class of temperament the situation presented possibilities of 
romance and adventure that irradiated a colourless existence. 
Picketing and processions were as irresistible to such minds 
as a bump-supper and a ' rag - to Oxford under-graduates. 
Others became for the first time conscious that they were 
wasting time over a kind of education not suited to their needs 
and leading them at its best to an office stool. It is greatly to 
the credit of the staff that these feelings, so natural in them- 
selves but affording such excellent material for unscrupulous 
agitators, found expression comparatively seldom in violent 
or offensive action, and that judgment was so often suspended 
and scope loft for reflection. Credit is also due to parents, 
as has specially been recorded in the Punjab report. Though 
other reports refer gloomily to the decay of parental authority 
it is clear that the losses would have been far greater had not 
many parents, in the feeth of local ridicule and opposition, 
brought great pressure to bear on their sons." 3 

5. It is of course impossible to say how many students were 
on attend- 60 Actually withdrawn from schools or colleges as a result of the 
non-co-operation movement, since a variety of other factors, 
chief among which was the high cost of living, also affected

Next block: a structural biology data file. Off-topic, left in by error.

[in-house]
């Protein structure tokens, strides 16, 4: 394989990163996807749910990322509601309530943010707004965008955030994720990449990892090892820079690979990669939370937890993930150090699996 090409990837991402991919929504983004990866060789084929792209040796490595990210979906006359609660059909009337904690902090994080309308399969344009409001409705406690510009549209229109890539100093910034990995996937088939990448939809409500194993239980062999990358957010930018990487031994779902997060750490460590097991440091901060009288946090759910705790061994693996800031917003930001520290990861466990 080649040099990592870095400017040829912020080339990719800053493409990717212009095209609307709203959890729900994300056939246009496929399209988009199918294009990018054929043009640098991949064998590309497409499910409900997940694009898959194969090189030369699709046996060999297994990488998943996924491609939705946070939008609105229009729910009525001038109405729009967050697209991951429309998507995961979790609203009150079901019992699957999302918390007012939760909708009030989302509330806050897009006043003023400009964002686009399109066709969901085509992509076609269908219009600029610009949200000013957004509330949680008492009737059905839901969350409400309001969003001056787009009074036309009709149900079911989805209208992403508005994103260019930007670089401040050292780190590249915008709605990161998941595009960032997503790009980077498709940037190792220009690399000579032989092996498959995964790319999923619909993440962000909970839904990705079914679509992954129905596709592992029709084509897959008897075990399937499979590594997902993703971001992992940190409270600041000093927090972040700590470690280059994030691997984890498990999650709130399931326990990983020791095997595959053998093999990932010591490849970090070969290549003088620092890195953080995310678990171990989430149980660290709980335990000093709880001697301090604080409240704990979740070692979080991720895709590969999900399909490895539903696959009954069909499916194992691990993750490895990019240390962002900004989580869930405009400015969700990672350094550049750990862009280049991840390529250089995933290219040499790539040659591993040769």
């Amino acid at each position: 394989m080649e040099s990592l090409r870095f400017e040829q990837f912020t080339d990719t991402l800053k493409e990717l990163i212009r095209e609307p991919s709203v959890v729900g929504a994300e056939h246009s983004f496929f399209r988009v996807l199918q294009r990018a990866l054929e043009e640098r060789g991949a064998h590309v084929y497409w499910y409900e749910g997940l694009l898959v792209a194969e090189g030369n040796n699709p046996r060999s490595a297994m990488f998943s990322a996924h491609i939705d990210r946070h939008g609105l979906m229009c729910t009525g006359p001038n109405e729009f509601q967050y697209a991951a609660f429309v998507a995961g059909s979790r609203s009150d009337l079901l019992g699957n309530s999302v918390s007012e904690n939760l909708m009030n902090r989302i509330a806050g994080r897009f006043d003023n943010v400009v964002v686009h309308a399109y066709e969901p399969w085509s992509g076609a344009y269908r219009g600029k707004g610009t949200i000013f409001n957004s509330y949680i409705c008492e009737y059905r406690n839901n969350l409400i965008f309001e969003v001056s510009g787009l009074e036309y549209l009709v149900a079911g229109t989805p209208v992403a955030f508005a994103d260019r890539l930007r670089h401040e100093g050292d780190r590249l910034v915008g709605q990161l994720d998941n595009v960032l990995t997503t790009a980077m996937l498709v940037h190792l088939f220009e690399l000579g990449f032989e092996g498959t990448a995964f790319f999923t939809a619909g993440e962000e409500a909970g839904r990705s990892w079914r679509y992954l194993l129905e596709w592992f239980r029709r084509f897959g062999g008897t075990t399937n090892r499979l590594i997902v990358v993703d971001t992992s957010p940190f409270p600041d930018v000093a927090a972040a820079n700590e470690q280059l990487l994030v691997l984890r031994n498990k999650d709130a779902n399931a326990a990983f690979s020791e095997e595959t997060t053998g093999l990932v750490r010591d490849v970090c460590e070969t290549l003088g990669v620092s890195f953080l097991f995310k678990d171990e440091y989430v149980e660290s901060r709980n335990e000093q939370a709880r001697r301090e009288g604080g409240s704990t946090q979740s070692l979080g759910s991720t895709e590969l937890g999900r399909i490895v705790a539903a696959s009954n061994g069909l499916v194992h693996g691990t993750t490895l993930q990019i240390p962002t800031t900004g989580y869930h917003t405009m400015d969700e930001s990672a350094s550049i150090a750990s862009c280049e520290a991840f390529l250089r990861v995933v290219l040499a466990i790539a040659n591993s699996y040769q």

the attendance in the years following tKe war. The following 
statements give some indication of the losses: 










g j Institutions. 


1 fc 

/i W 




5 j Institutions. 

CO 1 






52,482 2,113 







48,170 ' 2,184 





I 3 25i,525 





45,033 2,248 








1 Indian Education in 1920-21, p. 4. 





MARCH 1921. 




from ins- 


He turned. 

Madras . 





t | 

Bombay . 





239 j 

Bengal . 





No infor- 

United Provinces 


8,476* , 


2,G2C 789 ' 

Punjab . 


8,046 ' 



1,309 481 





I3,o:u : 747 i 

Bihar and Oinsa 




1,826 t 

Central Provinces 




1,821 i 454 ! 



1,908 ' 




North- We^t Frontier 



41/312 j 


M inor Adni i n i st ra lions, 



4 .",508 


70 ^ 

* Opened till 31st July 1921. 

f There was a general tendency to return. 

t TiJIJaimary 1921. 

G. I have so far dealt with the destructive side of the (d) National 
movement. It was not, however, long before the parents of Institutions, 
the absenting scholars demanded some form of education to 
take the place of that which their sons had foregone. The year 
1921 saw the outcrop of a large number of " national "" ins- 
titutions, ranging from a Muhammadan University at Aligarli 
to the municipal primary schools at Surat. Some of these 
institutions were new, but many of them had been recognised